Goldman Sachs Communacopia is a big giant corporate chat fest, sort of like Comic-Con if Hall H was just for investors, and both WB CEO Jeff Bewkes and Disney head Bob Iger appeared to talk about stuff…including superheroes.

Acknowledging that the reviews for Batman v Superman and Suicide left somthing to be desired, Bewkes said there’s “a little room for improvement.”

But he stressed that the two titles released to date have been financially successful and have achieved the larger strategic goal of reinvigorating classic DC characters for a new generation of moviegoers.

Referencing the lukewarm critical response to this year’s “Batman v Superman: Dawn of Justice” and “Suicide Squad,” Bewkes admitted during his Q&A at Goldman Sachs’ Communacopia investor conference: “The DC Comics characters … have a little more lightness in them than maybe what you saw in those movies, so we’re thinking about that.”

DC Films heads Geoff Johns and Jon Berg have been tasked with lightening to mood for Justice League and Wonder Woman, both due next year, and the slate that is planned through 2020 is motoring on.

“The main thing was to launch DC and reinvigorate it with the fan base,” he said. “The reboot of Batman with Ben Affleck (in the role) was a big success.” He also noted that the fan reaction to actress Gal Gadot’s debut as the Wonder Woman character in “Batman v Superman” has been positive.

It has indeed! Can you imagine a world that is eagerly awaiting a Wonder Woman movie? We are living in that world! More of Bewkes remarks are summarized here.

For Iger, it was just more of the same plan for success with Star Wars and the Marvel juggernaut. There’s a write up of his remarks here and a transcript here.
Star Wars of course, is floating along in hyperdrive with recomissioned Rogue ONe out in a few months (!!!), Star Wars VII, Han Solo and more. And Marvel is beginning to plot out the roaring 20s as well:

“We had a similar meeting with Marvel a week-and-a-half ago to plot [those films] out, where we’ve got movies in either development or production — some nearing completion — through the end of this decade,” Iger stated during his interview. “[There], we too are beginning to talk about what do we do the next decade, and so on?”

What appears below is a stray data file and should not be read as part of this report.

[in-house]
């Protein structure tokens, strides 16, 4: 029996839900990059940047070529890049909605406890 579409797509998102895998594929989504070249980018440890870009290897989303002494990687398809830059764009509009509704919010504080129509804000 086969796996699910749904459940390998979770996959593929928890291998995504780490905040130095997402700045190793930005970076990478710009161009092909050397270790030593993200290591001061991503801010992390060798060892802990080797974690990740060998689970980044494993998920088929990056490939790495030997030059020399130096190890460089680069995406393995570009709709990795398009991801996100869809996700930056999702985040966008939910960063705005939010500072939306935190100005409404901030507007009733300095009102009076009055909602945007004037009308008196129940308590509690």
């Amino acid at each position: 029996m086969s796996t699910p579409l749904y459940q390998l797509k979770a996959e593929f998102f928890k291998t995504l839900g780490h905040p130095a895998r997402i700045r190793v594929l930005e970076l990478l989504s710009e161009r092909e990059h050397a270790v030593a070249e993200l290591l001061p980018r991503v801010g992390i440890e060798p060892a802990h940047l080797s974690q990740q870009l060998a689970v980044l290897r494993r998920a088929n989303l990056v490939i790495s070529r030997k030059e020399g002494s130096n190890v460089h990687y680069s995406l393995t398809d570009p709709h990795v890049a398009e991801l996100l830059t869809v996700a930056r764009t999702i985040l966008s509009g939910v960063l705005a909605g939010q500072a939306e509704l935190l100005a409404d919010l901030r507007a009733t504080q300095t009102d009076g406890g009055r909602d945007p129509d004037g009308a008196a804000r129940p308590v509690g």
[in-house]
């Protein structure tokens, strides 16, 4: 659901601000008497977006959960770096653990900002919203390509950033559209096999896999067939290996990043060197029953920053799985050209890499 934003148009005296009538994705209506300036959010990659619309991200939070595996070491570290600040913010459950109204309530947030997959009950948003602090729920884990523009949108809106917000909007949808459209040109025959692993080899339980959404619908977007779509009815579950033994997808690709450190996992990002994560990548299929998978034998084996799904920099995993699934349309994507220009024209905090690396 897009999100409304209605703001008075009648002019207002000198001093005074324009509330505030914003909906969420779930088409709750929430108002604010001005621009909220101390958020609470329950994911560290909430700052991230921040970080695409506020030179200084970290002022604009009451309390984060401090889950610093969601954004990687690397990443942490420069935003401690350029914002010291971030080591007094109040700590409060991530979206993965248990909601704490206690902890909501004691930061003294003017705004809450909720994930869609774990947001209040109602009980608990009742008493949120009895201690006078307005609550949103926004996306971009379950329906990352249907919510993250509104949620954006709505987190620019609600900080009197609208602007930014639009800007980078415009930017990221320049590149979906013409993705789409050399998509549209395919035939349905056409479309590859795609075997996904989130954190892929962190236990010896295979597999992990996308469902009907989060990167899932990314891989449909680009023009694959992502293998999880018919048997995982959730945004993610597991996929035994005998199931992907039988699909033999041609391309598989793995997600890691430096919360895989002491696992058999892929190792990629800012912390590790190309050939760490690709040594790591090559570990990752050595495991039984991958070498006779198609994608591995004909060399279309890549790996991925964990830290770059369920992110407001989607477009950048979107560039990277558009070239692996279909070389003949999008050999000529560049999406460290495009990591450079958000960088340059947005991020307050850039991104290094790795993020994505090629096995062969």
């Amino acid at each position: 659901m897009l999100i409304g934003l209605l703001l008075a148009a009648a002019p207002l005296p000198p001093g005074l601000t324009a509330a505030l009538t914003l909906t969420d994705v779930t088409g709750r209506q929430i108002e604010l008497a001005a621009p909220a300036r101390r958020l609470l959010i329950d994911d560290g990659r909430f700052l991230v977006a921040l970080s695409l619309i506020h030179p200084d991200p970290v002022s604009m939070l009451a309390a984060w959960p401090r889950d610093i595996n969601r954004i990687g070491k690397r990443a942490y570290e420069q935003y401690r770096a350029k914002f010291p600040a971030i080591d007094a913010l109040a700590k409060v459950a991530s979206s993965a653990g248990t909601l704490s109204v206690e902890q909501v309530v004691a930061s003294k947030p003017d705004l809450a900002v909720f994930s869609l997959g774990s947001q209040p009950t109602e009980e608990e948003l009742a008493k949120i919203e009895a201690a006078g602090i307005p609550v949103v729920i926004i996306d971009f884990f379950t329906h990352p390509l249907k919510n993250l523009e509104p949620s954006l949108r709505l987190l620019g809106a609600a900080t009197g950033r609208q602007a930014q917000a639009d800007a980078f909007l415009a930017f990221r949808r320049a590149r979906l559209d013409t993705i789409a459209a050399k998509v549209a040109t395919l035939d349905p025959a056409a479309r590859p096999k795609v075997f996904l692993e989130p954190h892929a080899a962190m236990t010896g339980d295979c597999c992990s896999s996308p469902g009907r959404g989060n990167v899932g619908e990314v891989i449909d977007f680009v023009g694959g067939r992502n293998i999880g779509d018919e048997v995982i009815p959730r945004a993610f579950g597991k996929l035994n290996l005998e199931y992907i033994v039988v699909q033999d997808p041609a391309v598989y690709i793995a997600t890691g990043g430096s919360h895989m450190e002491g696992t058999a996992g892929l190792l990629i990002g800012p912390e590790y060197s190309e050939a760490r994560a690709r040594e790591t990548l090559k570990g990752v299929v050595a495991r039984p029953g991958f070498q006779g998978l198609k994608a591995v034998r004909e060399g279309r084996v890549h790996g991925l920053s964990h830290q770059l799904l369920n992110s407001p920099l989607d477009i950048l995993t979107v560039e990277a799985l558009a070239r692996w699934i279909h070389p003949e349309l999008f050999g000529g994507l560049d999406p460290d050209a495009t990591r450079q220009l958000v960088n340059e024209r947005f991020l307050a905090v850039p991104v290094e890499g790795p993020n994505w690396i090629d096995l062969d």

When all of this was announced 2020 seemed so far away, and now it’s just around the corner. Will you have room for all the decorative lunchboxes and Snapchat filters for these movies? Best to start building an addition to the house now.


  1. “For Iger, it was just more of the same plan for success.”

    Iger is right, Marvel movies are just more of the same. Creativity? What is creativity?

  2. If history is any guide the lightening of DC movies won’t solve the problem. BvS already attempted an awkward course correction in response to fan criticism of the mass destruction in MoS without really understanding those criticisms. Hence they whiffed a climactic battle that should have been all about the world’s fear of repeating the first movie’s carnage. Instead of adequately dramatizing that threat (say, by showing Doomsday throwing cars in the street) or plot points like the army’s itchy nuclear trigger finger (shouty men on phones, “we cannot allow another battle of Metropolis!” etc.) they had newscasters assure the audience the battle was occurring in a depopulated area and a general asking forgiveness for killing Super-Jesus. The stakes of superhero battles always involve the threat of mass destruction, you have to dramatize that, and you can without following through and wallowing in a 9/11 scenario. I didn’t see Suicide Squad but I’ve heard its coherence suffers from post-BvS revisions. Now the cutesy elements of the Justice League clips look as clueless and troweled on as those reactions. Responding to fan criticism isn’t the same as understanding it. You have to look past specific things the internet is saying, solve the underlying problems, and retain the courage of your convictions. DC’s future productions could recover simply by throwing money at the right talent. But they’ll still have to deal with these giant, introductory installments that are continuing to stumble out of the gate, and right now they’re preparing another Snyder movie with added cuteness.

  3. SJ,
    Re: creativity– iin the movie game, t all depends on what the audience, not the artist, deems creative,

    I remember fan-critics bitching because ANT MAN was directed by an alleged journeyman, and the producers didn’t use the SCOTT PILGRIM guy. But the journeyman delivered an OK product– though not one I deem perfect in all ways– while there’s no way to know, given PILGRIMs failure, if PILGRIM-guy would have delivered even that.

    It’s always easy to play games with other people’s money.

Comments are closed.